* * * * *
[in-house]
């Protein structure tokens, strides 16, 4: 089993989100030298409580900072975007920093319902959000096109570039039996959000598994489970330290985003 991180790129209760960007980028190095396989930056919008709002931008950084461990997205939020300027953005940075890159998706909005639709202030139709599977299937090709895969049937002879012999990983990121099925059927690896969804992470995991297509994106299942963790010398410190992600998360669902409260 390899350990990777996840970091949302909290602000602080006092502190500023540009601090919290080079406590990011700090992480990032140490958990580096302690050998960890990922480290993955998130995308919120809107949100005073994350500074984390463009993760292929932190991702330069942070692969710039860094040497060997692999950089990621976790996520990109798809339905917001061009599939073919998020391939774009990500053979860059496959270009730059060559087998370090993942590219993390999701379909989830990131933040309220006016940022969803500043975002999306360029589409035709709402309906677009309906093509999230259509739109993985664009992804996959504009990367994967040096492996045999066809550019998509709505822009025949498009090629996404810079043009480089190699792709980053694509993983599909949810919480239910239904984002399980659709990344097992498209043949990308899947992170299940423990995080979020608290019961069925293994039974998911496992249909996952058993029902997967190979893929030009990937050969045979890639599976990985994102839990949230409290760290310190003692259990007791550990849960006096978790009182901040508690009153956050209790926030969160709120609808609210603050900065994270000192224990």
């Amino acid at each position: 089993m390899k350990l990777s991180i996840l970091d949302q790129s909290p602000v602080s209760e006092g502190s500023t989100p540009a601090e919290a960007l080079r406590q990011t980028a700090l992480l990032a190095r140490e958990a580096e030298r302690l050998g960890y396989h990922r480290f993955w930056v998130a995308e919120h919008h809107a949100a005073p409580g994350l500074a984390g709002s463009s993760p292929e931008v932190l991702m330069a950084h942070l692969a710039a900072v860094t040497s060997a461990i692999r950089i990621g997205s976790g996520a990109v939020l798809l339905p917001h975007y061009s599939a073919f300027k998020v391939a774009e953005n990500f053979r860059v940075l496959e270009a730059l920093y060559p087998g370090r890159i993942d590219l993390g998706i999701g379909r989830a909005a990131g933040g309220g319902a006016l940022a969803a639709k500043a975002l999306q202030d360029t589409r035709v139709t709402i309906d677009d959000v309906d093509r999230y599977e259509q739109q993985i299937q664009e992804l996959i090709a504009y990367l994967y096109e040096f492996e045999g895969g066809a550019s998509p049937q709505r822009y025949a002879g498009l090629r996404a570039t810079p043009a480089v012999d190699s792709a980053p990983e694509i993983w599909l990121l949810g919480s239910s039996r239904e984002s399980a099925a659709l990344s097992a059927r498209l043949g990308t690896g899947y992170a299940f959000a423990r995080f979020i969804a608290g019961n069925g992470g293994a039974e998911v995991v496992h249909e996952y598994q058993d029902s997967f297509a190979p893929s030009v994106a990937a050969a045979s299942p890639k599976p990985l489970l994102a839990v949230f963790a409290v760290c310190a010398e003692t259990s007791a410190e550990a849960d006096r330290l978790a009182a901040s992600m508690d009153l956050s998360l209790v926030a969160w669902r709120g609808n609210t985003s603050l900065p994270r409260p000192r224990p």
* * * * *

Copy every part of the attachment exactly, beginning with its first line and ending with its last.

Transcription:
[in-house]
């Protein structure tokens, strides 16, 4: 089993989100030298409580900072975007920093319902959000096109570039039996959000598994489970330290985003 991180790129209760960007980028190095396989930056919008709002931008950084461990997205939020300027953005940075890159998706909005639709202030139709599977299937090709895969049937002879012999990983990121099925059927690896969804992470995991297509994106299942963790010398410190992600998360669902409260 390899350990990777996840970091949302909290602000602080006092502190500023540009601090919290080079406590990011700090992480990032140490958990580096302690050998960890990922480290993955998130995308919120809107949100005073994350500074984390463009993760292929932190991702330069942070692969710039860094040497060997692999950089990621976790996520990109798809339905917001061009599939073919998020391939774009990500053979860059496959270009730059060559087998370090993942590219993390999701379909989830990131933040309220006016940022969803500043975002999306360029589409035709709402309906677009309906093509999230259509739109993985664009992804996959504009990367994967040096492996045999066809550019998509709505822009025949498009090629996404810079043009480089190699792709980053694509993983599909949810919480239910239904984002399980659709990344097992498209043949990308899947992170299940423990995080979020608290019961069925293994039974998911496992249909996952058993029902997967190979893929030009990937050969045979890639599976990985994102839990949230409290760290310190003692259990007791550990849960006096978790009182901040508690009153956050209790926030969160709120609808609210603050900065994270000192224990």
């Amino acid at each position: 089993m390899k350990l990777s991180i996840l970091d949302q790129s909290p602000v602080s209760e006092g502190s500023t989100p540009a601090e919290a960007l080079r406590q990011t980028a700090l992480l990032a190095r140490e958990a580096e030298r302690l050998g960890y396989h990922r480290f993955w930056v998130a995308e919120h919008h809107a949100a005073p409580g994350l500074a984390g709002s463009s993760p292929e931008v932190l991702m330069a950084h942070l692969a710039a900072v860094t040497s060997a461990i692999r950089i990621g997205s976790g996520a990109v939020l798809l339905p917001h975007y061009s599939a073919f300027k998020v391939a774009e953005n990500f053979r860059v940075l496959e270009a730059l920093y060559p087998g370090r890159i993942d590219l993390g998706i999701g379909r989830a909005a990131g933040g309220g319902a006016l940022a969803a639709k500043a975002l999306q202030d360029t589409r035709v139709t709402i309906d677009d959000v309906d093509r999230y599977e259509q739109q993985i299937q664009e992804l996959i090709a504009y990367l994967y096109e040096f492996e045999g895969g066809a550019s998509p049937q709505r822009y025949a002879g498009l090629r996404a570039t810079p043009a480089v012999d190699s792709a980053p990983e694509i993983w599909l990121l949810g919480s239910s039996r239904e984002s399980a099925a659709l990344s097992a059927r498209l043949g990308t690896g899947y992170a299940f959000a423990r995080f979020i969804a608290g019961n069925g992470g293994a039974e998911v995991v496992h249909e996952y598994q058993d029902s997967f297509a190979p893929s030009v994106a990937a050969a045979s299942p890639k599976p990985l489970l994102a839990v949230f963790a409290v760290c310190a010398e003692t259990s007791a410190e550990a849960d006096r330290l978790a009182a901040s992600m508690d009153l956050s998360l209790v926030a969160w669902r709120g609808n609210t985003s603050l900065p994270r409260p000192r224990p």